Kenya president condemns killing of peacekeepers in DRC

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Kenya President Uhuru Kenyatta has condemned the killing of 15 Tanzanian soldiers in the Democratic Republic of Congo (DRC), who were operating as part of a United Nations peacekeeping mission.

On Thursday, a local Islamist militant group killed the peacekeepers and injured more than 50 in the deadliest attack against the UN since 1993. Many of those injured are in critical condition, meaning the death toll could still rise.

Uhuru Kenyatta has condemned the attack in a letter sent to Tanzania President John Magufuli.

Kenyatta condemns attack

Tanzania is one of the largest contributors to the UN’s peacekeeping mission in the DRC. Tanzania dedicates more than 1,200 troops to the United Nations Organization Stabilization Mission in the Democratic Republic of the Congo (MONUSCO).

Meanwhile, the majority of Kenya’s peacekeeping responsibilities lie elsewhere in Africa although Tanzania’s neighbour does contribute a small number of troops and police to MONUSCO as well.

Local sources say Kenya President Uhuru Kenyatta sent a letter to his Tanzanian counterpart John Magufuli regarding Thursday’s incident. Kenyatta condemned the attack and promised to continue supporting Tanzania and the UN in the DRC.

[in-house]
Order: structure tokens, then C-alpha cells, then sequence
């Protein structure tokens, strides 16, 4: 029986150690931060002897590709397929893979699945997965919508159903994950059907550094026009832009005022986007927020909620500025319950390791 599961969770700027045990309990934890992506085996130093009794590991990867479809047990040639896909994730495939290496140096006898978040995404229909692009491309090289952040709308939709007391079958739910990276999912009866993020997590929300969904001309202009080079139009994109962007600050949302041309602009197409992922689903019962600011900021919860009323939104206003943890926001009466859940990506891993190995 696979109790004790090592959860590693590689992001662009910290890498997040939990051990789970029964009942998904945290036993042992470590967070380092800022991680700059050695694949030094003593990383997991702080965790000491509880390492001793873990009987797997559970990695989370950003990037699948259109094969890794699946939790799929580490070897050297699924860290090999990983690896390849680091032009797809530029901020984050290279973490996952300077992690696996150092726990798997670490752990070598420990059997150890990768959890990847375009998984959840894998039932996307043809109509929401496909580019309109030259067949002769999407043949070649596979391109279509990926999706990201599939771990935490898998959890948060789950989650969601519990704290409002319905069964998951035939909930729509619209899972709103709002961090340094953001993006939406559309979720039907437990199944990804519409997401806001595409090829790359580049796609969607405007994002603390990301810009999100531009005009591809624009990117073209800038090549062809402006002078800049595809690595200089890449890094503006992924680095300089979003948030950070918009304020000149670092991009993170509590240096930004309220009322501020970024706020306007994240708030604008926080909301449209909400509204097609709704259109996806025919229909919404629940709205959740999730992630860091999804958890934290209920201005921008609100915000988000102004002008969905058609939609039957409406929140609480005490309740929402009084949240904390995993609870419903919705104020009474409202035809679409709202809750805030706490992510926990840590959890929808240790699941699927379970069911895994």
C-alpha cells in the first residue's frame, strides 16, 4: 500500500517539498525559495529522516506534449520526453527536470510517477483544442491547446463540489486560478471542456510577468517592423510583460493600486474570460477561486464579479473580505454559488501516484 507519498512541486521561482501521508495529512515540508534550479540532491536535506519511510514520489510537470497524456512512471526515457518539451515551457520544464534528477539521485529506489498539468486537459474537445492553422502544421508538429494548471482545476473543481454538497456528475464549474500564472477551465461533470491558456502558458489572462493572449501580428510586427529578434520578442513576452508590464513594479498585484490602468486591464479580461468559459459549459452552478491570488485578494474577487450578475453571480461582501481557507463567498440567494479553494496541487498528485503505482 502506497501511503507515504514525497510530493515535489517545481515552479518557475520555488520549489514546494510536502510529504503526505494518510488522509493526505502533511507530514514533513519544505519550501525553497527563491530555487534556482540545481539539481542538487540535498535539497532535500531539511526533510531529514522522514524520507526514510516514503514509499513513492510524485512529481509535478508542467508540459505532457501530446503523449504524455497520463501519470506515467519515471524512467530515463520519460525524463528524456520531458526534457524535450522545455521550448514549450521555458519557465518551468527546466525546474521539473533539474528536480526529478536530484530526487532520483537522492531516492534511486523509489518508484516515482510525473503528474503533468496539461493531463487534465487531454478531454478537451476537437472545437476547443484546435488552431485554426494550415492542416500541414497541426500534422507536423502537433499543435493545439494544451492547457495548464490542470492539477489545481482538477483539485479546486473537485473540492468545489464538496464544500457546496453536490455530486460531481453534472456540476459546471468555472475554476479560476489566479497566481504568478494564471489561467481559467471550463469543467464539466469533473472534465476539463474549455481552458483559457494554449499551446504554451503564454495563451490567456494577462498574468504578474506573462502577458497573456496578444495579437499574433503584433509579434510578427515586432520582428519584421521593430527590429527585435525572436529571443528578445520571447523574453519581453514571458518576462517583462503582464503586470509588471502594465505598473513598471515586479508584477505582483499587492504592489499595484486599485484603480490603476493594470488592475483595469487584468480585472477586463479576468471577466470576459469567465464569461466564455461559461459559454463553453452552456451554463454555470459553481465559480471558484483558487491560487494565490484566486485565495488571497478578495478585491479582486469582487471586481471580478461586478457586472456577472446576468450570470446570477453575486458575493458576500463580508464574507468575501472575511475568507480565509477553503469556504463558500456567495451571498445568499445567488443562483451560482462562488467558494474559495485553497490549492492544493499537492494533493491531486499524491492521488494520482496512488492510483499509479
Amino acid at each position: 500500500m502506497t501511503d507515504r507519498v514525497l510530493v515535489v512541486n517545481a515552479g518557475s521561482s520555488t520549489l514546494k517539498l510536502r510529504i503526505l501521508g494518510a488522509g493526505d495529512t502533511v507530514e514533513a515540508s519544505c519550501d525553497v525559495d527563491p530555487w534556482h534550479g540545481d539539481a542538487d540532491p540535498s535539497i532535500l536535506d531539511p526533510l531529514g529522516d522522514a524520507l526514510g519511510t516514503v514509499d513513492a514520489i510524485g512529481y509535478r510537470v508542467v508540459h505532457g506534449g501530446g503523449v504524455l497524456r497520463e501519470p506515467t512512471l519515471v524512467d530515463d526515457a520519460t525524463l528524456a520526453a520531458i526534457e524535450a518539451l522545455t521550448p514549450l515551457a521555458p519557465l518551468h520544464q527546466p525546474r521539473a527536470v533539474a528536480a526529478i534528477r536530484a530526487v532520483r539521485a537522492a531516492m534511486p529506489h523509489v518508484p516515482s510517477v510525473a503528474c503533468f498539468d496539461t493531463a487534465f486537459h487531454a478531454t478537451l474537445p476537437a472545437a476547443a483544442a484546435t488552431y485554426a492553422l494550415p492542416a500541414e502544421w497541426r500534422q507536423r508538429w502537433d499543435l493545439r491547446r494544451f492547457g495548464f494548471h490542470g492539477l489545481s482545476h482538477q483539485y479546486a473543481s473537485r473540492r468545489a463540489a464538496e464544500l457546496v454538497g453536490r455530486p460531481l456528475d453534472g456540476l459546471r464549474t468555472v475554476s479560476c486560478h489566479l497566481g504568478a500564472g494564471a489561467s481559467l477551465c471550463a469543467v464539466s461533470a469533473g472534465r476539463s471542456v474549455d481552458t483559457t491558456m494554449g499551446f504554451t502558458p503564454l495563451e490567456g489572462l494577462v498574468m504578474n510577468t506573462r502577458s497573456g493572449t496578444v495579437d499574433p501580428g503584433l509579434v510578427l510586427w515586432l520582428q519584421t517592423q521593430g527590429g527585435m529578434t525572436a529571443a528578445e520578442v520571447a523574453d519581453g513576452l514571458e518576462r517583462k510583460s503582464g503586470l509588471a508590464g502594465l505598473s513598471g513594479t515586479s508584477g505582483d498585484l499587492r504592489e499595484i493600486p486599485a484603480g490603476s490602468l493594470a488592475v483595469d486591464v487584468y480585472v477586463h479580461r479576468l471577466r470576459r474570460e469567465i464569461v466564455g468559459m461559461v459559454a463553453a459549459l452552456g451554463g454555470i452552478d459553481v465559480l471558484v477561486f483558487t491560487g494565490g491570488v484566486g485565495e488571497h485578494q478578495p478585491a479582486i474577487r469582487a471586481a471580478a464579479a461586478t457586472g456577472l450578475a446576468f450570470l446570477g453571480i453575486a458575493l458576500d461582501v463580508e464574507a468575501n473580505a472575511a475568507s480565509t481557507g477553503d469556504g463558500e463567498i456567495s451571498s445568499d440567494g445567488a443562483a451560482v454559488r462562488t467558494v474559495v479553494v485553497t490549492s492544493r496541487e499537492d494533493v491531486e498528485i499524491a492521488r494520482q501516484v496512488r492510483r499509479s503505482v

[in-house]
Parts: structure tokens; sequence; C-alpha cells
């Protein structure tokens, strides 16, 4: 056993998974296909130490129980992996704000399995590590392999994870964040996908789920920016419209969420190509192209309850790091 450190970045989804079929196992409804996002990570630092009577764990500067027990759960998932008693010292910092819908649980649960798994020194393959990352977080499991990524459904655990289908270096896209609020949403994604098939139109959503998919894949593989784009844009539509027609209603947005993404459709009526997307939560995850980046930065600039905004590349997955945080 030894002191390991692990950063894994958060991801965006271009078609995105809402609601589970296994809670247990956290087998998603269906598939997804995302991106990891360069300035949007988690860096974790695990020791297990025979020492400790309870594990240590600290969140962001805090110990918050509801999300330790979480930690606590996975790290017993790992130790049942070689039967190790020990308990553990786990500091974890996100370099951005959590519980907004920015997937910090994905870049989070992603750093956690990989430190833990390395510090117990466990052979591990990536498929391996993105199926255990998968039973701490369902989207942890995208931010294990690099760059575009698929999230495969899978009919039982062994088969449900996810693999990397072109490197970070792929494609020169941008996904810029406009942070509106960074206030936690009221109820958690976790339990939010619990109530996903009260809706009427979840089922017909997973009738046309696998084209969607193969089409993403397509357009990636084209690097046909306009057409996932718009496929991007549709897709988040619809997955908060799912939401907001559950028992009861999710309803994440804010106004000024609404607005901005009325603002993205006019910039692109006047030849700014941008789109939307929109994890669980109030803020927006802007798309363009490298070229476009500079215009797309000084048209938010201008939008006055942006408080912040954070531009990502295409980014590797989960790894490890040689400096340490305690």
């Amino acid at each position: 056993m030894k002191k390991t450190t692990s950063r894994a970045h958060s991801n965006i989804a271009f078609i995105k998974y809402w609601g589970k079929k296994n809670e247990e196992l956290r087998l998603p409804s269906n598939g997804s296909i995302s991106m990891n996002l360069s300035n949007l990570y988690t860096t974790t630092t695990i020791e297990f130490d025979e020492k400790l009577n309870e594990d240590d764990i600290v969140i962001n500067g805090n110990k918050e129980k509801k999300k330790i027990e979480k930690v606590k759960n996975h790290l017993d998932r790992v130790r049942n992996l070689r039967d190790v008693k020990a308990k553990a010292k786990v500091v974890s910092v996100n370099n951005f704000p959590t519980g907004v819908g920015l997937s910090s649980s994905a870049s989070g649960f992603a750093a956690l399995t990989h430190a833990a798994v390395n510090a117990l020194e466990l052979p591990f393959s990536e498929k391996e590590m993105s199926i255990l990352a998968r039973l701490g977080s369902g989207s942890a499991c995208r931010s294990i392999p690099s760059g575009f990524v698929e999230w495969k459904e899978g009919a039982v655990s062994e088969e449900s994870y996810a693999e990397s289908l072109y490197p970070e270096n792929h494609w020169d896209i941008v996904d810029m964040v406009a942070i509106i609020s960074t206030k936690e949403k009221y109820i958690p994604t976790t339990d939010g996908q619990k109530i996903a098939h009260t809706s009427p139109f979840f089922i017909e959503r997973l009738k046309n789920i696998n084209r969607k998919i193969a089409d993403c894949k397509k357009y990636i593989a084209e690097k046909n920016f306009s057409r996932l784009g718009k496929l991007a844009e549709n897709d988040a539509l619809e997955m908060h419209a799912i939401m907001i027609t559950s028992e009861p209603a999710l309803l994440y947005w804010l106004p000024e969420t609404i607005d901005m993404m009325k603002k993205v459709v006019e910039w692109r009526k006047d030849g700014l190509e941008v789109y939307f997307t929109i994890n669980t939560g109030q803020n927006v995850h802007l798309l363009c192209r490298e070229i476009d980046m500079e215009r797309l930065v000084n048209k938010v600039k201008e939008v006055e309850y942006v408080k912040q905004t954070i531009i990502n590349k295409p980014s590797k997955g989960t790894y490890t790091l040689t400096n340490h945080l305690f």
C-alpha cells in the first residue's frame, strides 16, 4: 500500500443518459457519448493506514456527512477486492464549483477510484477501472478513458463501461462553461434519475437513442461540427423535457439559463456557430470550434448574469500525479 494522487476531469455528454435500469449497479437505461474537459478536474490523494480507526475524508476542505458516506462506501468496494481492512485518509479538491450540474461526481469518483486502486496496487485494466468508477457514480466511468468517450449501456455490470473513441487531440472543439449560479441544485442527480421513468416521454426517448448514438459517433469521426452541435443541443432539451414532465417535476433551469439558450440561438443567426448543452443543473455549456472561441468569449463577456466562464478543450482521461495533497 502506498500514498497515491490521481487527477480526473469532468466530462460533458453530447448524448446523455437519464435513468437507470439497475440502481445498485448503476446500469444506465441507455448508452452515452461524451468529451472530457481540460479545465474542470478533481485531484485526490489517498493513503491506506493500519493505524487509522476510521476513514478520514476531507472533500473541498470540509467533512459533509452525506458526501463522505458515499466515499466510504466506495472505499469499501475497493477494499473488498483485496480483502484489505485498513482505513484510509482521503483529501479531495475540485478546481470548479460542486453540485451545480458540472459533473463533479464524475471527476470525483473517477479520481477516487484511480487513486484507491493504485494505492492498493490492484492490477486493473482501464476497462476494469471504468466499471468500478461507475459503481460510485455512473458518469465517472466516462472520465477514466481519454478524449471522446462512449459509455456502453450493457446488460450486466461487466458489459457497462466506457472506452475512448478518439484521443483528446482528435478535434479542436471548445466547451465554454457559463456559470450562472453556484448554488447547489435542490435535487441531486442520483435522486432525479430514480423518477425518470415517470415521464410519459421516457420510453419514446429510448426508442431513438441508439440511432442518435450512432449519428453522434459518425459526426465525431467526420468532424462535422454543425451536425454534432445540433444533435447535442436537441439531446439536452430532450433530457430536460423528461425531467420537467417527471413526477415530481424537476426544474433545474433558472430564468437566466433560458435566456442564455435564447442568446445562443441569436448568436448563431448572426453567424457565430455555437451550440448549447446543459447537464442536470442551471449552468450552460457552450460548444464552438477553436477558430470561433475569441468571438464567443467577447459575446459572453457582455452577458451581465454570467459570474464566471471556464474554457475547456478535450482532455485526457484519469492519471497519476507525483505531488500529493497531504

Attack blamed on the ADF

The UN has blamed Thursday’s attack on the Allied Democratic Forces (ADF), believed to be the largest Islamist militant group operating n the DRC. The group has launched a number of deadly attacks in recent months and authorities say Thursday’s incident demonstrated a well-planned, coordinated operation.

At least 26 people were killed in an attack targeting civilians near Beni in October. While two peacekeepers were killed and several wounded in a separate attack also blamed on the group. In September, a group of peacekeeper was shot dead during a gunfight with the militant group.

Featured image: By Kiprutokelvin – Own work, CC BY-SA 3.0, https://commons.wikimedia.org/w/index.php?curid=52497139

About Aaron Brooks

Aaron Brooks is a UK journalist who wants to cut out the international agendas in news. Spending his early years in both England and Northern Ireland he saw the difference between reality and media coverage at an early age. After graduating from the University of Chester with a BA in journalism, his travels revealed just how large the gap between news and the real world can be. As Editor-in-Chief at East Africa Monitor, it’s his job to provide a balanced view of what’s going on in the region for English-speaking audiences.